“We know that Alaskan glaciers are melting and thinning rapidly in many places, but we don’t know exactly how thick they are, so we can’t accurately predict future mass loss,” Tober said. “If we do not know the thickness and topography of the layer, we cannot accurately model their future evolution.”

To get a better idea of ​​Malaspina’s future, the researchers needed to obtain a detailed “body scan” of its shape and thickness. To do this, Tober’s research team used the Arizona Radio Sounder, or ARES, an instrument designed and built by a team led by Jack Holt, a professor at the University of Arizona’s Lunar-Planetary Laboratory and Department of Earth Sciences and one of the paper’s co-authors. Holt’s research group specializes in using geophysical survey methods, primarily radar, to study features on Earth and Mars.

ARES was installed on an aircraft as part of Operation IceBridge, a NASA-funded mission tasked with measuring annual changes in the thickness of glaciers, sea ice and ice cover in Greenland, Alaska and Antarctica from aircraft between 2009 and 2021.

As the aircraft traversed the vast expanse of ice, its ice-penetrating radar took an “X-ray” of the glacier, resulting in a full “3D body scan” of the glacier and underlying rock. Measurements have shown that Malaspina Glacier is well below sea level and is cut by several channels in its bed that stretch at least 21 miles from where the glacier meets the shore to its source in the St. Elias Mountains.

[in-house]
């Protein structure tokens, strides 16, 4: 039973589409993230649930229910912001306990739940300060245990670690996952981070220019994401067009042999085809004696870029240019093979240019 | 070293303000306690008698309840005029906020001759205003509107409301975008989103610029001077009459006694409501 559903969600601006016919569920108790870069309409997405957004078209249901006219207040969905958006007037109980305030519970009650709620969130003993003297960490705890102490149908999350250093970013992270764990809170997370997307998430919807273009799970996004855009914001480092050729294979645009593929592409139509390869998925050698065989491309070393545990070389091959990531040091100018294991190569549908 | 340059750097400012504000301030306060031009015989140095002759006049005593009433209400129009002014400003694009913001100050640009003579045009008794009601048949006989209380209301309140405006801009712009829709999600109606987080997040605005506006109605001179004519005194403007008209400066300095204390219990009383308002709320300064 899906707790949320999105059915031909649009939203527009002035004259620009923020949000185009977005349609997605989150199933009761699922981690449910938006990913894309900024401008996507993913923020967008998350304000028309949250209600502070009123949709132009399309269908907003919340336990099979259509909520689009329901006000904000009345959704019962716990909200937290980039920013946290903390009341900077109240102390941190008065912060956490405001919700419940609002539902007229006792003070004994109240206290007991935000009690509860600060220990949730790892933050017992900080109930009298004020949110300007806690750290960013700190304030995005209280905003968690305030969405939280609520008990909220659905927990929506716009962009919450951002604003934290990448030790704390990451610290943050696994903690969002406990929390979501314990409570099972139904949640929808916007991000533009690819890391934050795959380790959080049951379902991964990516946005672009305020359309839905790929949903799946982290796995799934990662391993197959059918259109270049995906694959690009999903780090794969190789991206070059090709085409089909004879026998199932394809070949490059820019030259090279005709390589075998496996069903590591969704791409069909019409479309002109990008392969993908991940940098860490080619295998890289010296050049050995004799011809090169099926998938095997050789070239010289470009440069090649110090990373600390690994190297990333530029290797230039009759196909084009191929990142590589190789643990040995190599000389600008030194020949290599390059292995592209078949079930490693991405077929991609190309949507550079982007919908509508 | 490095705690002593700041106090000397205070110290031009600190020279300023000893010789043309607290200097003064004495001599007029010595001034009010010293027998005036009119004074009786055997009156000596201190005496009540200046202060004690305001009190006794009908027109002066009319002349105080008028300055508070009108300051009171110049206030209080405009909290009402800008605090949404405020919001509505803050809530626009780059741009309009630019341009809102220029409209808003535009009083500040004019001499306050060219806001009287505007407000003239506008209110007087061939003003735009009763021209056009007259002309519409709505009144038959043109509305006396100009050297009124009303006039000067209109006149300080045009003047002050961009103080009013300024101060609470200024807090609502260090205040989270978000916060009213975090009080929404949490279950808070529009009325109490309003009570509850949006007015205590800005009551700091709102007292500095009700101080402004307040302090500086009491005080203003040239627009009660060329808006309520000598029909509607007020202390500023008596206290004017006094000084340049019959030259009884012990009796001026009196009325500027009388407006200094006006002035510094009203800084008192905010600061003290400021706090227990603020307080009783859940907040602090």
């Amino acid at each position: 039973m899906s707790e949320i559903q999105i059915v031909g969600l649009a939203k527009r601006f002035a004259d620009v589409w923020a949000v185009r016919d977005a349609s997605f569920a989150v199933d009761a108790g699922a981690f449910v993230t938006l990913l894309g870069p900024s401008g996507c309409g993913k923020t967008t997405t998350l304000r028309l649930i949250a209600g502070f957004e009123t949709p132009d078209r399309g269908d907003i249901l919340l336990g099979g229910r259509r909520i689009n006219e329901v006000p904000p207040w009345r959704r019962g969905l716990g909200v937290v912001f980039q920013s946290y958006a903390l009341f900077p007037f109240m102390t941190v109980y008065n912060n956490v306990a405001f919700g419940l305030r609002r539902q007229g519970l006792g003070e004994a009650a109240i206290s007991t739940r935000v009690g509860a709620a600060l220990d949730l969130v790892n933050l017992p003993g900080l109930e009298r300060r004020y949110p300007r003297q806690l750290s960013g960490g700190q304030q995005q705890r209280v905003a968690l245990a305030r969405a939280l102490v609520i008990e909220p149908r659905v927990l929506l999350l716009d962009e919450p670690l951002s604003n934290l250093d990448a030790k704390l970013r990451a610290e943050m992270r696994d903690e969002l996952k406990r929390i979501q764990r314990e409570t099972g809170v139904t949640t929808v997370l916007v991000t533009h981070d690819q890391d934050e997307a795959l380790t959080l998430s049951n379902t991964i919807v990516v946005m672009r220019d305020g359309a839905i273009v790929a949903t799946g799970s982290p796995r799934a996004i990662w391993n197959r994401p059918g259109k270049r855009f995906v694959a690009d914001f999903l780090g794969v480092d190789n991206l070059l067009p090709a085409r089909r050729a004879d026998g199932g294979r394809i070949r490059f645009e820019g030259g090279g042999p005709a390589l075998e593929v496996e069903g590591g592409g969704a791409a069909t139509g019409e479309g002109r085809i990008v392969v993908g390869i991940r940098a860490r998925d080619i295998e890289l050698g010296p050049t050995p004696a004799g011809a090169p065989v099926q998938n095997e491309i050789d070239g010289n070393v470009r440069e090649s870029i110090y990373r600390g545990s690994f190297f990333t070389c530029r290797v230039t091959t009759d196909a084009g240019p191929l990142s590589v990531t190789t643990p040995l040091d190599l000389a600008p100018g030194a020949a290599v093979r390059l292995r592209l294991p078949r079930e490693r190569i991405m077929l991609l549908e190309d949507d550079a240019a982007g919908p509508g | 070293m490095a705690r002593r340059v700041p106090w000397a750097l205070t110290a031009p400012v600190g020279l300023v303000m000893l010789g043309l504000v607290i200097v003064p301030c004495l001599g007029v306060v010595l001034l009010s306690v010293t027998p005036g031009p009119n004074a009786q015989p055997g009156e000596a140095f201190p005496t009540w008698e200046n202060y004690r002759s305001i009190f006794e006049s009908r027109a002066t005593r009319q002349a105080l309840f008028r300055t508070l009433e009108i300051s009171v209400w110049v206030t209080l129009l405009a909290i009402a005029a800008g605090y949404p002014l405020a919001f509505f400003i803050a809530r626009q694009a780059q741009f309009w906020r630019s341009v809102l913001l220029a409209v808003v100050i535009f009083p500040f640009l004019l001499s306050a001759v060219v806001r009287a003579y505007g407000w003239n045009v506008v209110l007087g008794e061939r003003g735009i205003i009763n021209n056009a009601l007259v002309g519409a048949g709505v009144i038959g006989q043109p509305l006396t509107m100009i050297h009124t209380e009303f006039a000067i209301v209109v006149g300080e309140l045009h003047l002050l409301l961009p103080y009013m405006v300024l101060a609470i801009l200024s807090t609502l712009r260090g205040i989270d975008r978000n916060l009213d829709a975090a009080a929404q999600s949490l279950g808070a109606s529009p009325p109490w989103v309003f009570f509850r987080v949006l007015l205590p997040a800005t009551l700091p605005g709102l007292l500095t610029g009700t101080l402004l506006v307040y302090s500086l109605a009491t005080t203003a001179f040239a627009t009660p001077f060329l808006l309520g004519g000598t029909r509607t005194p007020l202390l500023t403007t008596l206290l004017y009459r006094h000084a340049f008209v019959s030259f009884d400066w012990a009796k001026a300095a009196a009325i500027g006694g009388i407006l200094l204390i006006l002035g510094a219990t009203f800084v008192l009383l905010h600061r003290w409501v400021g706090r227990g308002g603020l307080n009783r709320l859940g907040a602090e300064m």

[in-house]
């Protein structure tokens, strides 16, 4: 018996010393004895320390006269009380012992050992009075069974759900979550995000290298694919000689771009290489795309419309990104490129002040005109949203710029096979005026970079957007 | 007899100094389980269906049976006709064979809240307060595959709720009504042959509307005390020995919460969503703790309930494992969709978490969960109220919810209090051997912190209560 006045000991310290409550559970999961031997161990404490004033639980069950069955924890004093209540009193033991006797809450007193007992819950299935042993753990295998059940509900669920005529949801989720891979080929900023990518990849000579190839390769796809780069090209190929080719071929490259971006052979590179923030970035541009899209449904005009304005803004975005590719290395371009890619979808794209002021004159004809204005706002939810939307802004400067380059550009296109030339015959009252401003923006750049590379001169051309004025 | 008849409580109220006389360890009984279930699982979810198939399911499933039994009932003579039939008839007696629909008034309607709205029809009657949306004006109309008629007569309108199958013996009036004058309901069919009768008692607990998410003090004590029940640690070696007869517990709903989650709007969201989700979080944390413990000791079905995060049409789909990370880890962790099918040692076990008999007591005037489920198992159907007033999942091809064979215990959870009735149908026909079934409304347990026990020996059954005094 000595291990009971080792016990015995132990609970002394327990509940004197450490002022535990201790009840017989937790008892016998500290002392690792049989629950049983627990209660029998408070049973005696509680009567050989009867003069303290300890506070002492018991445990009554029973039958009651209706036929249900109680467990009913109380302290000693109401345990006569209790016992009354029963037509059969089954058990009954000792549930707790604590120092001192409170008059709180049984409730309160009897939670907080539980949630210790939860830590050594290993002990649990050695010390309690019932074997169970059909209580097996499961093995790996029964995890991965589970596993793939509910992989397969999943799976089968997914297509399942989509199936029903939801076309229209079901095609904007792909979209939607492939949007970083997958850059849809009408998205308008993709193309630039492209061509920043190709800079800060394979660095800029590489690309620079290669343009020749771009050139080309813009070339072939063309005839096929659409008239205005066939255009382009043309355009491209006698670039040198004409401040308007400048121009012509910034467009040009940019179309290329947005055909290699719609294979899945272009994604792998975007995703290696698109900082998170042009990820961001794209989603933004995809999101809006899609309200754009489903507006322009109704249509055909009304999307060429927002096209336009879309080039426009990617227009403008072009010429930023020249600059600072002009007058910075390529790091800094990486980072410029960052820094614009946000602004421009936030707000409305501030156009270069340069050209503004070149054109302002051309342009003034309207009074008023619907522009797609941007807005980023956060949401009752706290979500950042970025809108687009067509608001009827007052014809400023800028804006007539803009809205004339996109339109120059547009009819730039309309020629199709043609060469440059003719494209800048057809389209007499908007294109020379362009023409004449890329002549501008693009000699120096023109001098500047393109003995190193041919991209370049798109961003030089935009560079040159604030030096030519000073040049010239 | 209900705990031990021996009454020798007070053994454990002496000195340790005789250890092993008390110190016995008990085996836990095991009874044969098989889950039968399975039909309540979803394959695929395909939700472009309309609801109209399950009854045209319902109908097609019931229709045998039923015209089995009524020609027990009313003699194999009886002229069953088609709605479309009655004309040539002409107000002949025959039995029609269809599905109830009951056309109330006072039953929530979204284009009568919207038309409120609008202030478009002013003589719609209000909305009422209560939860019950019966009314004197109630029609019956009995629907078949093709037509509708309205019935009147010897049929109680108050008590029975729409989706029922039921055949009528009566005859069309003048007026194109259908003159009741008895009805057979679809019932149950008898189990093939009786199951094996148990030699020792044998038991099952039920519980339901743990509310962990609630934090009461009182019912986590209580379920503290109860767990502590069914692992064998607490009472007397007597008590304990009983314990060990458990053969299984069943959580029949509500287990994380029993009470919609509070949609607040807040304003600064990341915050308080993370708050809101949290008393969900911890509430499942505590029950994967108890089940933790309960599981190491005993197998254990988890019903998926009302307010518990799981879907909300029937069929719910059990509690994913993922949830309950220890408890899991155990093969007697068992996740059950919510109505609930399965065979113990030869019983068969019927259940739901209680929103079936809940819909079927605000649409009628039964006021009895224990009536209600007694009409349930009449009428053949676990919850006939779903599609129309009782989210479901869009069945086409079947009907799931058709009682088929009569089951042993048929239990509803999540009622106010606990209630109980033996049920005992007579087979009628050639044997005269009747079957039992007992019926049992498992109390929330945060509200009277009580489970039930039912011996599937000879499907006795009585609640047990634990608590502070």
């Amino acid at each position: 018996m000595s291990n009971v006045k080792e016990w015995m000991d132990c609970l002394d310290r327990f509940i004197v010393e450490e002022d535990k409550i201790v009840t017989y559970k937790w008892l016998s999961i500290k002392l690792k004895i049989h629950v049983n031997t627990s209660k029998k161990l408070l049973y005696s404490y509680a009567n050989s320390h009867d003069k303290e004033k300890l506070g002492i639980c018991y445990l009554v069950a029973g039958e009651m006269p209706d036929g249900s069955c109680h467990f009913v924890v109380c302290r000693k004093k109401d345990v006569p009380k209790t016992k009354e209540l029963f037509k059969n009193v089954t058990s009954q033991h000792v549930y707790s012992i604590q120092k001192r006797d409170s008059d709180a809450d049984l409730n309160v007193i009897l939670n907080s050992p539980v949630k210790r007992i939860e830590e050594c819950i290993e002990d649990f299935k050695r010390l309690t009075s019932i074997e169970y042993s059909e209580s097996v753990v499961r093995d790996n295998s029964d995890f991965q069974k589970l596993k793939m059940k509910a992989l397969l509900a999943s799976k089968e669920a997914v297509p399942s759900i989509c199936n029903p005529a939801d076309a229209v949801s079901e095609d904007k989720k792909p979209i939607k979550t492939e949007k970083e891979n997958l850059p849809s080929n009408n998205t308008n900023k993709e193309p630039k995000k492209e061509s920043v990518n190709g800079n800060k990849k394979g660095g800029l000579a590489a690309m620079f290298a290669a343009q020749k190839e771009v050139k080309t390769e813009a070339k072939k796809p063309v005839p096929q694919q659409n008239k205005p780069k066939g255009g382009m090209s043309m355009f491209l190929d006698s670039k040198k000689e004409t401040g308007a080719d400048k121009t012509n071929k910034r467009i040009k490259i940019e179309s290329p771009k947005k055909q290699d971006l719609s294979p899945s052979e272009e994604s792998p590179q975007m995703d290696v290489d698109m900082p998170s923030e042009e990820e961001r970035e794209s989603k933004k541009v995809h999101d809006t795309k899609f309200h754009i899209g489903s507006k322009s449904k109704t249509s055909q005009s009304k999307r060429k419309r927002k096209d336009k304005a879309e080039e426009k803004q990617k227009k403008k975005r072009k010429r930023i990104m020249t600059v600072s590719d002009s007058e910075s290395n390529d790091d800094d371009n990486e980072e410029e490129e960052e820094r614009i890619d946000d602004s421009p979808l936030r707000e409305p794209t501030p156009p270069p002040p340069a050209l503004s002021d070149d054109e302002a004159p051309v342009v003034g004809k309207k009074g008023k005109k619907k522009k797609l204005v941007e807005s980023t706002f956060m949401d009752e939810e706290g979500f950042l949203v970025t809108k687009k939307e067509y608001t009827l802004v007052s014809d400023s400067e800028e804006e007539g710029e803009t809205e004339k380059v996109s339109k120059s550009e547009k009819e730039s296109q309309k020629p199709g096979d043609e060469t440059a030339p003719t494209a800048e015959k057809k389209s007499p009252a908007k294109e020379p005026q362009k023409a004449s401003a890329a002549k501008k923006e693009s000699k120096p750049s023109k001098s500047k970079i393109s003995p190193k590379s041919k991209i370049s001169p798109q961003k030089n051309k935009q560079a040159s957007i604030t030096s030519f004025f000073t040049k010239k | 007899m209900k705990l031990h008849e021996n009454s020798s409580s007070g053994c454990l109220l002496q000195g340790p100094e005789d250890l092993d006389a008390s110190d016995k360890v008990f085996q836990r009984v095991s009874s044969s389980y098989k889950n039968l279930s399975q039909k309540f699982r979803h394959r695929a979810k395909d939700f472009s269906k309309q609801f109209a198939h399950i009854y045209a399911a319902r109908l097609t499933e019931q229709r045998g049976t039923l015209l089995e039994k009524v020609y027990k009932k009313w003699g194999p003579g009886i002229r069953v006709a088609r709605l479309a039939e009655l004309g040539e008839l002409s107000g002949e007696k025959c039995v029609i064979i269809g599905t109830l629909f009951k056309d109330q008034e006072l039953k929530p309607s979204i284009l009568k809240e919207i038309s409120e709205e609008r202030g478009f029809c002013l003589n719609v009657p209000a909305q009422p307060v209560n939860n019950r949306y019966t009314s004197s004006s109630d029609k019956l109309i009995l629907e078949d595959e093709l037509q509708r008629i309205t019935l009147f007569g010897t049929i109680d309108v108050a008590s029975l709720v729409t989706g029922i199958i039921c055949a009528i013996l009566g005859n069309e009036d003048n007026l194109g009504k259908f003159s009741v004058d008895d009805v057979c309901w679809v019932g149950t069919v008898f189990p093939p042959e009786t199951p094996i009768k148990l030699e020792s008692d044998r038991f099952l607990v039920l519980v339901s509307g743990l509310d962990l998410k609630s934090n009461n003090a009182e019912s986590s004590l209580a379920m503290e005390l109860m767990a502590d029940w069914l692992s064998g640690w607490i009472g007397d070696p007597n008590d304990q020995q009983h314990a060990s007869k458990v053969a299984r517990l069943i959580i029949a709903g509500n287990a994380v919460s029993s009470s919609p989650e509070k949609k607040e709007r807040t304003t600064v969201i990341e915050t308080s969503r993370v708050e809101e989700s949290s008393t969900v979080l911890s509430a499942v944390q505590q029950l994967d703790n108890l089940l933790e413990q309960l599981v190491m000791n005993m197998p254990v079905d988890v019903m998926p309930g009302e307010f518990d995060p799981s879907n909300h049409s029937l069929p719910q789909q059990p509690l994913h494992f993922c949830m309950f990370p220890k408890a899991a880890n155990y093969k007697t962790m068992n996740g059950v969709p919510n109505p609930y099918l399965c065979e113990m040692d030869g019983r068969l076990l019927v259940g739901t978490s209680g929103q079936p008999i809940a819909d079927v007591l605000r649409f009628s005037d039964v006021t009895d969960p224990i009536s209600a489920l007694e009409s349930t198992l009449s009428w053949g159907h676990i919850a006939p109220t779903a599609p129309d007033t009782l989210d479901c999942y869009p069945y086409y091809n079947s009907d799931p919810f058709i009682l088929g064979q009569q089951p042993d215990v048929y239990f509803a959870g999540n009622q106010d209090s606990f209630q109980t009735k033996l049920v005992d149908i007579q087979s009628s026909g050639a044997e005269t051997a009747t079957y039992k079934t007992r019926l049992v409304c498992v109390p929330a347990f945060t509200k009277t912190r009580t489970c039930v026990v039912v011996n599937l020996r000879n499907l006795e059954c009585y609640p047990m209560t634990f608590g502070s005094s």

The combination of the glacier’s location relative to sea level and the continued loss of its coastal barrier may provide pathways for ocean waters to access large areas of the glacier bed along these channels, the researchers wrote in their paper. Assuming this would result in a large-scale fall of ice masses and glacier retreat, the researchers conclude that Malaspina could drop 560 cubic kilometers, or 134 cubic miles, of ice into the ocean. In other words, Malaspina alone could raise global sea levels by 1.4 millimeters, or just under 1/16 inch.

“That may not seem like much, but to put it into perspective, all Alaskan glaciers together contribute about 0.2 millimeters per year to global sea level rise – a rate that exceeds all other glaciated regions on Earth except for the Greenland and Antarctic ice sheets . Tober said.